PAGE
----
Increased efficiency. Regardless of the technology or method used, insurtech integration is about ensuring that back-end processes can be easily exposed for integration. The user interface for commercial data collection will continue to change, but processes for dealing with this data should be the same regardless of source. For instance, Acuity’s systems development is focused on creating and maintaining a headless architecture. Our goal is to develop capabilities that are processed the same way regardless of the channel in which the request originates (agency management system, third party website, our own online quoting system, etc.).

In addition, system transformation delivers many other efficiency benefits as well, including ease of maintenance through consistency and standardization and the ability to do more rapid development through component re-use, along with greater overall flexibility. The most effective and competitive carriers will be those that re-leverage the same services and APIs used with insurtechs within their own internal applications.

Risk management. McKinsey points out that, with a rapid proliferation of commercial insurtechs, many commercial insurers struggle with how to identify those with whom to invest and collaborate, and that some are “sitting on the sidelines.” This inaction shows a lack of awareness of forces shaping the commercial market. The goal should be making sure that systems are as flexible as possible so that they can easily integrate with the maximum number of different players with the least amount of effort. This helps manage risk that any particular insurtech with whom an insurer does business loses market share or fails altogether.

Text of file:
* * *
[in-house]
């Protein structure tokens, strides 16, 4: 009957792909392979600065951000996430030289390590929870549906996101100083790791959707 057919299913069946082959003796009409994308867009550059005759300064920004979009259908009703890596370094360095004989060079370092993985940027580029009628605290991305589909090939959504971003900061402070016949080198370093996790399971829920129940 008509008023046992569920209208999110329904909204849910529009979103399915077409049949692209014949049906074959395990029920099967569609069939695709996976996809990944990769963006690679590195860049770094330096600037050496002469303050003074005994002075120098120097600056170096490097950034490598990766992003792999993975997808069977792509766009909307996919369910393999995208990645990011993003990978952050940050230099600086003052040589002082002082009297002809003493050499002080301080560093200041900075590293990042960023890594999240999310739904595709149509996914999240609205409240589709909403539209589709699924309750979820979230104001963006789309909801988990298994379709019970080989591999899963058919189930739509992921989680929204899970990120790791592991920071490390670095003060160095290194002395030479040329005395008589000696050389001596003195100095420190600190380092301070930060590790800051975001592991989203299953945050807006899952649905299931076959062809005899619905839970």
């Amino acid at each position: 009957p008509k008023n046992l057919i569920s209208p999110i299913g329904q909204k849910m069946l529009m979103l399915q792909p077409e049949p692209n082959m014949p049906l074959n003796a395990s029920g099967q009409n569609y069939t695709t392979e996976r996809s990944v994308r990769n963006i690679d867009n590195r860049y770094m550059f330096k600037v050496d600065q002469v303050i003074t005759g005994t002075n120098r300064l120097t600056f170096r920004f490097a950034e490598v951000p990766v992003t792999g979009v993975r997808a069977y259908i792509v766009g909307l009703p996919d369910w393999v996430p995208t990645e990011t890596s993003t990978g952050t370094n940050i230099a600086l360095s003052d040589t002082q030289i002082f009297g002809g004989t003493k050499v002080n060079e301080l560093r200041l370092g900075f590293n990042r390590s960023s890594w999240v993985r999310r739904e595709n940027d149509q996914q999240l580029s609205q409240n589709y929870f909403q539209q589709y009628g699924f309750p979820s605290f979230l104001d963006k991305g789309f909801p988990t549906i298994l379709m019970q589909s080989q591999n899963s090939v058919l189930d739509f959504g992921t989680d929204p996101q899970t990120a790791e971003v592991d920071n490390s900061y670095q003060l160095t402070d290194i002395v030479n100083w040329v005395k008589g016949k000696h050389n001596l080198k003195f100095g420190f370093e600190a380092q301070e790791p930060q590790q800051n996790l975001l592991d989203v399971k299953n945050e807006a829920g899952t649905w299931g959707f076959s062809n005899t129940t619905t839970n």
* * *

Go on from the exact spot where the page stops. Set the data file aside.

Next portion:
Improved data governance. In undertaking our own systems transformation, one of the biggest early revelations was the importance of addressing our data first. Like many insurers, Acuity had a history of data produced by and stored in multiple systems and, with that, some expected data quality issues. When we set out to extend our back-office systems, we first got our data in order, ensuring the integrity of data and creating data consolidation. There are other benefits to undertaking that exercise was well, including improved data governance, consistency, and standardization. It also improves data control and allows a company to achieve better data classification and security. For instance, if an insurer has personally identifiable information (PII) stored in a dozen systems, all 12 need to be secured. Having that data in only one central place simplifies that process.